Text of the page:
was a recon unit about 5 - 6 Km's from us. Sgt Tufts thought that maybe this
group was the recon unit and had gotten lost. Before I could say anything he
fired a flare. As soon as it popped the group to our front ran like hell. I
opened fire, as did everybody else, and we chased them for a half mile or so. I
called battalion and requested artillery fire in front of the fleeing group. I
was told that we were in a no-fire zone and could not get it. By then the flare
was out and I told everybody to return to our ambush site.
No sooner had we returned then the Battalion Commander, "Happy Warrior" was
calling on the radio. Seems he was airborne and had heard of our little
firefight and wanted to land to check it out. So here we were, in the middle of
the night with a blown ambush, getting ready to have our battalion CO land on
us. We established a hasty landing zone (LZ) using a strobe light. After he
landed, he wanted to know the complete details and why we had not gotten any
kills. I explained to him why we had chosen our location and how there had been
some question of them being GI's or not. He wasn't really happy about the
results. As soon as he left I ordered everybody to grab their gear and we moved
to a new locations. When the next re-supply copter came to us, 1st Sgt. Tufts
returned to the base camp.
DONUT DOLLIES- This was the name given to the American Red Cross Volunteers that
worked in Vietnam. For the most part, the only ones I ever met came to visit the
platoon in the field. I don't remember how it was arranged, but we had a couple
come to visit. They were really nice, had brought cold soda, Red Cross care
packages with all kinds of good stuff and pen-pal letters. They arrived in a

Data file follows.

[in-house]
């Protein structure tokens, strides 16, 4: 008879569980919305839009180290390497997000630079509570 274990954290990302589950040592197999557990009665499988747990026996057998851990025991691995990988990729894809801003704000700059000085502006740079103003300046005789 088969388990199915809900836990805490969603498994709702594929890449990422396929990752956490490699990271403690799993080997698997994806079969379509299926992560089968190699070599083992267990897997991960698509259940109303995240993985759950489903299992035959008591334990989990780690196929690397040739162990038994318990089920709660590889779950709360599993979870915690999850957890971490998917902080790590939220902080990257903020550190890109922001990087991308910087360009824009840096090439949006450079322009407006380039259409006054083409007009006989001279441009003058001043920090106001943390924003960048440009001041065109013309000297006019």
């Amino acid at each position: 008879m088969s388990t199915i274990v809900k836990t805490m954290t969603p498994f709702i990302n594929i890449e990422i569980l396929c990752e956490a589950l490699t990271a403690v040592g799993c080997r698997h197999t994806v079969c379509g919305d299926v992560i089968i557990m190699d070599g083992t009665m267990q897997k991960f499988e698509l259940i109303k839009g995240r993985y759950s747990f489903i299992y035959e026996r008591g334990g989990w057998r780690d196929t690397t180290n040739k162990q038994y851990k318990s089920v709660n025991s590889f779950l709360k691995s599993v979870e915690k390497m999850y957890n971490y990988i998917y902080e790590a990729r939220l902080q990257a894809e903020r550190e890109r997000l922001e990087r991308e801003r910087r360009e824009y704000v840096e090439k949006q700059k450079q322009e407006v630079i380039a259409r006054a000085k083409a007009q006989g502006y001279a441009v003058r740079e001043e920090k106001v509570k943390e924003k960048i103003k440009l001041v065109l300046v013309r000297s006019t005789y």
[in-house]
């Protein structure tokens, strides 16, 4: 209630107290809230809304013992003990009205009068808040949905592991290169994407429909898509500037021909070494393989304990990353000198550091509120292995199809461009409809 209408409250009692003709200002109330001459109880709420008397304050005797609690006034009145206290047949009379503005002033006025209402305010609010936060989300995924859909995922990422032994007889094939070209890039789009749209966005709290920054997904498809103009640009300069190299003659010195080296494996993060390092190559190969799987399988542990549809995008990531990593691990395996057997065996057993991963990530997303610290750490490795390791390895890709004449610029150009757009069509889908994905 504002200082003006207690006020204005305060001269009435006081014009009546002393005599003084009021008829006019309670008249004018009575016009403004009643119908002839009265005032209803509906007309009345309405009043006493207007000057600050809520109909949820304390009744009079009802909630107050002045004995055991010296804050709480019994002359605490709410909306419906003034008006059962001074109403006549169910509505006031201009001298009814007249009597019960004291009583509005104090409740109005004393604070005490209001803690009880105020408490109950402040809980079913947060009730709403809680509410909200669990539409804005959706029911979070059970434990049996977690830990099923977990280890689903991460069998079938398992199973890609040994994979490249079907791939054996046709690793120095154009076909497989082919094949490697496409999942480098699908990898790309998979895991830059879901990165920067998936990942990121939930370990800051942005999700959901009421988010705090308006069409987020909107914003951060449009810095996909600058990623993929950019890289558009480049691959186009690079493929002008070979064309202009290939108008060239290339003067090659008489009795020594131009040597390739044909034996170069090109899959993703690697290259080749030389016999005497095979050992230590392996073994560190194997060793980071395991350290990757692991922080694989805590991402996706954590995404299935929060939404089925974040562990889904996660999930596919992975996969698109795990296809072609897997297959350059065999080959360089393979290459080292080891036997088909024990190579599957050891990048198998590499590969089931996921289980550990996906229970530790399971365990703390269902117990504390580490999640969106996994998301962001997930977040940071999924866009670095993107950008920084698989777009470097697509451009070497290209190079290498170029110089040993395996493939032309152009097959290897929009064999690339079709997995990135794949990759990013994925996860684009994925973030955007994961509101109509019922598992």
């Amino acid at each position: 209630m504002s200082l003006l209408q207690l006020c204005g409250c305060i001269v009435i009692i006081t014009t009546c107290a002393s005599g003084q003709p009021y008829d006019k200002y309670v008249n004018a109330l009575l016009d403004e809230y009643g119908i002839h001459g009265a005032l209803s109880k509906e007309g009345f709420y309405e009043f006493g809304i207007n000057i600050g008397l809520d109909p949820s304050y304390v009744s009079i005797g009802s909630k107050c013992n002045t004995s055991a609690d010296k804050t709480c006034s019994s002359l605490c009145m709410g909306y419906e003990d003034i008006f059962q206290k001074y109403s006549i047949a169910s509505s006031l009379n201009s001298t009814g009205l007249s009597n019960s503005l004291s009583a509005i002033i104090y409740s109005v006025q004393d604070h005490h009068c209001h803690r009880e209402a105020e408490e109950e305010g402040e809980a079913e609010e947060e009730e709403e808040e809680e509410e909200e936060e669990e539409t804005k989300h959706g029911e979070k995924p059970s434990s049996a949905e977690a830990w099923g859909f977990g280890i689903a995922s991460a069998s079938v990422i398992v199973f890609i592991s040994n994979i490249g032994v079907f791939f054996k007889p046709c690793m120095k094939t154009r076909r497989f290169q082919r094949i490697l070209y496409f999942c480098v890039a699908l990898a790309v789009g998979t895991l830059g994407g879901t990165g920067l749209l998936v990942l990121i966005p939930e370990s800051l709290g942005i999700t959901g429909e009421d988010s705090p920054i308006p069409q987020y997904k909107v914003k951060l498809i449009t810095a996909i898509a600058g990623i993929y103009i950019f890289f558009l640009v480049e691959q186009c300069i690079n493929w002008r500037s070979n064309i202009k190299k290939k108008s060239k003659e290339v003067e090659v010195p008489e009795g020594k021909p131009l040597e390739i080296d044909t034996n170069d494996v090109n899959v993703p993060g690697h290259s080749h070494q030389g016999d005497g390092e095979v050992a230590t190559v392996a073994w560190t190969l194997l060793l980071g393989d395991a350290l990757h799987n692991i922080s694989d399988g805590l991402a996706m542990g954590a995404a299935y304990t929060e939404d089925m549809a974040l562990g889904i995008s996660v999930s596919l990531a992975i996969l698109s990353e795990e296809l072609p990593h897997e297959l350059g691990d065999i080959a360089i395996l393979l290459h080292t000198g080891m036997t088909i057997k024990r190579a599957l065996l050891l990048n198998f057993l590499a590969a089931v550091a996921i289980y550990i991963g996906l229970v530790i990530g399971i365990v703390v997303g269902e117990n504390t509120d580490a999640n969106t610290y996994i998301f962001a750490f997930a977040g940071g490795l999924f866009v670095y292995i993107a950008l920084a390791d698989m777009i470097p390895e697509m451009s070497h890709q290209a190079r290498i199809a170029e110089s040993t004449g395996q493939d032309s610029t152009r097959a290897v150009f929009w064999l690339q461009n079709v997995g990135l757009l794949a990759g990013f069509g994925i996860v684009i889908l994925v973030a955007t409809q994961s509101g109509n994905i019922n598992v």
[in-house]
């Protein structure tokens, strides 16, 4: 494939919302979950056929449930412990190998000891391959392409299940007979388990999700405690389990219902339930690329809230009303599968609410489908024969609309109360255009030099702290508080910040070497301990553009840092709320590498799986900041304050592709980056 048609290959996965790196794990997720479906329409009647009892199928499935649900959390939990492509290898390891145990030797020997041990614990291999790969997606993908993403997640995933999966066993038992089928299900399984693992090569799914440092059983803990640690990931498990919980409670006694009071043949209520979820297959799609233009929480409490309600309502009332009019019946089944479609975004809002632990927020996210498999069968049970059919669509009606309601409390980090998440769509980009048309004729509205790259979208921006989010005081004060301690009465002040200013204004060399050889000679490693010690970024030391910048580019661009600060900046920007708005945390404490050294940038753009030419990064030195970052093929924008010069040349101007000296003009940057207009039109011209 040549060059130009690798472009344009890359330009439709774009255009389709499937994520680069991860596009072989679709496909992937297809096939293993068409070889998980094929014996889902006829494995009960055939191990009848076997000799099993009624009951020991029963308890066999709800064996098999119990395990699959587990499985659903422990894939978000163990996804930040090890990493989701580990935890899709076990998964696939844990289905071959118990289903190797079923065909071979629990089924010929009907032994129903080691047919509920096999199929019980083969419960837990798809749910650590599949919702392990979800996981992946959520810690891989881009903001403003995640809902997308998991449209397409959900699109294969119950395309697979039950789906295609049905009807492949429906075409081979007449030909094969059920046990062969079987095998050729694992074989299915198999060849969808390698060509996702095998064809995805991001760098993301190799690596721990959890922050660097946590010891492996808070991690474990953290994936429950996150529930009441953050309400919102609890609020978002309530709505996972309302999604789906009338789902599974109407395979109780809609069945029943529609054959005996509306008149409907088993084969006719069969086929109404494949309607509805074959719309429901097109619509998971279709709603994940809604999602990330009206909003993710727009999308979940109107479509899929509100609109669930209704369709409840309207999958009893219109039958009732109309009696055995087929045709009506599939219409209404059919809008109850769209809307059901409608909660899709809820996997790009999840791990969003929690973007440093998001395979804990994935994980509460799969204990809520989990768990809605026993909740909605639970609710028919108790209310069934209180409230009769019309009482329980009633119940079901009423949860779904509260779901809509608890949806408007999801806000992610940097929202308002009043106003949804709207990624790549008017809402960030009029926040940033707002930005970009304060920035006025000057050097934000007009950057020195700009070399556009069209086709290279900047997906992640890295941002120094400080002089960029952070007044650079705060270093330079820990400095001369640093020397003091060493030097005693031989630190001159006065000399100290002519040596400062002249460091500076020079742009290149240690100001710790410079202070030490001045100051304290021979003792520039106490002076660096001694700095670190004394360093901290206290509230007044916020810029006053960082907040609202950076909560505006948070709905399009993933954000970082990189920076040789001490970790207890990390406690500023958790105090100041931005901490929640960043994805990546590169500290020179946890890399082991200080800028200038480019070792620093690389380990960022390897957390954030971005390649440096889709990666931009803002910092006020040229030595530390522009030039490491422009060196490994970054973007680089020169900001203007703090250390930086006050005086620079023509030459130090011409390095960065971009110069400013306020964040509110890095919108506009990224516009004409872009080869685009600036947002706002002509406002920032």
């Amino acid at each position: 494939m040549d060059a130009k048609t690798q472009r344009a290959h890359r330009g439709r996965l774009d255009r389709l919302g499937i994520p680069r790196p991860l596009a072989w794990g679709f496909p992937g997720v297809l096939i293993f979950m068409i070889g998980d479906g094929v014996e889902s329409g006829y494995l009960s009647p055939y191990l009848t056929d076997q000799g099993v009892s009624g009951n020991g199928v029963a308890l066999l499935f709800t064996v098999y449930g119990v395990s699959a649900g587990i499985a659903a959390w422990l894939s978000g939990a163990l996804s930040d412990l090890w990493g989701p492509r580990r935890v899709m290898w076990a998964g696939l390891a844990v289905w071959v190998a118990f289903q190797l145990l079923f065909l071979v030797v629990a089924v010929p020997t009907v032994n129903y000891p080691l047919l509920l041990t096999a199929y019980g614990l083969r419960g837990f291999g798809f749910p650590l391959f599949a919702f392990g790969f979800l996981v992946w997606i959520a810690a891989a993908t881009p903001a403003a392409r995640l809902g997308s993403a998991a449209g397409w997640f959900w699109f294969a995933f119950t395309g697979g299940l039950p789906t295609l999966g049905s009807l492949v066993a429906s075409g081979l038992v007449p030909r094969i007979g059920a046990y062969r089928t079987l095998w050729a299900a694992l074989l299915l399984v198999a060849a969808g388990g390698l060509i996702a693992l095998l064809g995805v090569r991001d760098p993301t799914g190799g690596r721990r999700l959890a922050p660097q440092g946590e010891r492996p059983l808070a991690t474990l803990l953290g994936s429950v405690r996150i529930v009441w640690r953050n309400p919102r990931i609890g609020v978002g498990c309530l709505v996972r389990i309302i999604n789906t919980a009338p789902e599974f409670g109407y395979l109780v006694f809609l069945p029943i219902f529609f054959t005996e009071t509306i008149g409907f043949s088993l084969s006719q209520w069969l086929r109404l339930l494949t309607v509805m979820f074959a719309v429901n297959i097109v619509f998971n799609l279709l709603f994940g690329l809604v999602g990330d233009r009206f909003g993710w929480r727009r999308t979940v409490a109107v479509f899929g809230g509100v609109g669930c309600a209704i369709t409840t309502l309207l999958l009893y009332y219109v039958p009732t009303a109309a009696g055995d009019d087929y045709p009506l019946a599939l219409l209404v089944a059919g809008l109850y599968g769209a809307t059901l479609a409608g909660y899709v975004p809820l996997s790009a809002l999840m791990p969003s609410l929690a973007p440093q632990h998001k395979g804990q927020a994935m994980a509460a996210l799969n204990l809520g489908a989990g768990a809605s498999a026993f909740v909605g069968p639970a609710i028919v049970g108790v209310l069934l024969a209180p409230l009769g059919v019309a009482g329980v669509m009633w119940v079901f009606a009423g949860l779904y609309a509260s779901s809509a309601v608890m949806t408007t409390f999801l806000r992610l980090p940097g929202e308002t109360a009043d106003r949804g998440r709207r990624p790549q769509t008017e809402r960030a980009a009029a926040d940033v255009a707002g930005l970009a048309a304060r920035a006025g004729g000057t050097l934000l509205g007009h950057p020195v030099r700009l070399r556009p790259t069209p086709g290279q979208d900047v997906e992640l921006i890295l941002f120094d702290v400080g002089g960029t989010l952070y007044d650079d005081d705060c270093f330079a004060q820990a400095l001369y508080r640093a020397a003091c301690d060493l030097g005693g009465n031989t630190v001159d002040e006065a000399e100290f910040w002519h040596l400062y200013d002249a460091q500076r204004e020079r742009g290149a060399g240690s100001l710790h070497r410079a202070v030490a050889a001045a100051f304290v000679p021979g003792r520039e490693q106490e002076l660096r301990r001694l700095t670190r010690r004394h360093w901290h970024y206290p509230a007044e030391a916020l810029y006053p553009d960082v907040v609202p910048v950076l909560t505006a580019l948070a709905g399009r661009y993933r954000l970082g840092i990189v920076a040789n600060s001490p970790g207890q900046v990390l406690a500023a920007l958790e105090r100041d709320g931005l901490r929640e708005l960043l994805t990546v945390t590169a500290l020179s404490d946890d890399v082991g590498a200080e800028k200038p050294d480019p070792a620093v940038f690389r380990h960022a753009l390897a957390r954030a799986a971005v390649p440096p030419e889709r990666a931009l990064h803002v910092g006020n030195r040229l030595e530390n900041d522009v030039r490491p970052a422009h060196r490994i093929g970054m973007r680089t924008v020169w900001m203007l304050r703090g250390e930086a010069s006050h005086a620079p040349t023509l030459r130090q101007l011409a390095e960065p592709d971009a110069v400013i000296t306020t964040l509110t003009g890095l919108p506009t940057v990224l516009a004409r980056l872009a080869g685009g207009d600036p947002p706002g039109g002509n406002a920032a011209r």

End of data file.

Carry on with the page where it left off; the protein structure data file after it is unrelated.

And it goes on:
re-supply helicopter and stayed a couple of hours. The guys enjoyed the visit
and had lots of fantasies to talk about for weeks. Some, including me, had taken
the pen-pal letters from kids and young adults in the states. Mine was from a
young high school senior. At this time I can't remember where she was from, but
I think it was Colorado. We wrote and she sent a photo.
In the areas around the villages we were often, during daylight only, approached
by village kids. They would come out to sell cold sodas and fresh baked bread.
There was one group that hung around us when we worked near the village of Phong
Dien. One of my Sgt's fell in love with one of the girls. She was part French
and about 16 - 18.
Photo by William
Our days were long and the
nights even longer. We patrolled in heavy jungle, in the mountains and the
midlands in waist high saw grass. We worked along the coast and in the rice
paddies. We shot at people and they shot at us. We wounded and killed some of
them and they wounded and killed some of us. My final night in combat started
much like any other. It was August 8, 1970, a day that I will always remember
not just for the wounds I received but for the men I lost.
Copyright 1999 - William Dean
William Dean served as a platoon
leader in Vietnam with Co's D + E 3/187th Abn Inf. 101st Airborne Div. He
arrived in Vietnam in Nov.'69 and was medically evacuated (medevac) in Aug.'70.
Visit his website at: